Last Updated on May 17, 2015, by eNotes Editorial. Word Count: 191
Context: This poem is the fifth of a group of six love poems grouped under the title "Switzerland." The group is a chronicle of a love affair between the speaker and Marguerite: the beginning, development, conclusion, and aftermath. In "Isolation. To Marguerite" the speaker describes how the affair closed. Although they had been apart, the speaker had remained faithful, believing that her love, too, grew each day. He sadly learns, however, that "The heart can bind itself alone,/ And faith may oft be unreturned." He envies other men whose faith in the power of love releases them from their isolation. He develops this idea in an extended metaphor in "To Marguerite–Continued." Here he describes mankind as solitary islands dotting the sea of life. Only on spring-like, song-filled, starry nights do they long for union: "For surely once, they feel, we were/ Parts of a single continent!" The speaker asks why this state cannot be:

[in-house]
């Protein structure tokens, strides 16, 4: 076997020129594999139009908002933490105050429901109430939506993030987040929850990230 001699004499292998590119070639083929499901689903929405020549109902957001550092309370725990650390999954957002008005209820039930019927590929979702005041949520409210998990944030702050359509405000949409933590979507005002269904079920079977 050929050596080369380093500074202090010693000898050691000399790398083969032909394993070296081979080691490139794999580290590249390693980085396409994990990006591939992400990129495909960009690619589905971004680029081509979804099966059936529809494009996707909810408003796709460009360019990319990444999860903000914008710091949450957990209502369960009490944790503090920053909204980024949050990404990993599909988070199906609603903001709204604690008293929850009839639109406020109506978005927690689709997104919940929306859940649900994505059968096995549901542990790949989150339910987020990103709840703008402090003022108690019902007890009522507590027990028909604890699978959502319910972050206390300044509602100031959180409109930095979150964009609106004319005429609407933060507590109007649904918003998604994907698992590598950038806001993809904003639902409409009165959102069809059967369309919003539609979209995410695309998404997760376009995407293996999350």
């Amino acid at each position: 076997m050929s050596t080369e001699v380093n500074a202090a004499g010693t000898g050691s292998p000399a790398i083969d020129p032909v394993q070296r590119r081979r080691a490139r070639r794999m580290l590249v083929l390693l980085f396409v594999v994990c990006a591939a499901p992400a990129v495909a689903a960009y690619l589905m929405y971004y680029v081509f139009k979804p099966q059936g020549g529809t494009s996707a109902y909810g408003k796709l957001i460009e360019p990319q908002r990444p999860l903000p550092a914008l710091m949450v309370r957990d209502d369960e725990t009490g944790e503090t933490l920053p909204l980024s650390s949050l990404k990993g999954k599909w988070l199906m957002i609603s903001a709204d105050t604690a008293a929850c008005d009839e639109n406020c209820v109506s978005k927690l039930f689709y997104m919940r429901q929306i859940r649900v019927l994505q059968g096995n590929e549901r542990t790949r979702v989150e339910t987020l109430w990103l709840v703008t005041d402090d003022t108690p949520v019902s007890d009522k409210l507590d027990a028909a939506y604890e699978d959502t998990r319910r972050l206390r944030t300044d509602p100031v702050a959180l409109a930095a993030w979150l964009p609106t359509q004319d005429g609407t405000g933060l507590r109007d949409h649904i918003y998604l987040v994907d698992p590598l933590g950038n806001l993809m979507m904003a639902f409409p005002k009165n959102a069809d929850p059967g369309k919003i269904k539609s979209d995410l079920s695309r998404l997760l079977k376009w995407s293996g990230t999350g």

Who ordered, that their longing's fire
Should be, as soon as kindled, cooled?
Who renders vain their deep desire?–
A God, a God their severance ruled!
And bade betwixt their shores to be
The unplumbed, salt, estranging sea.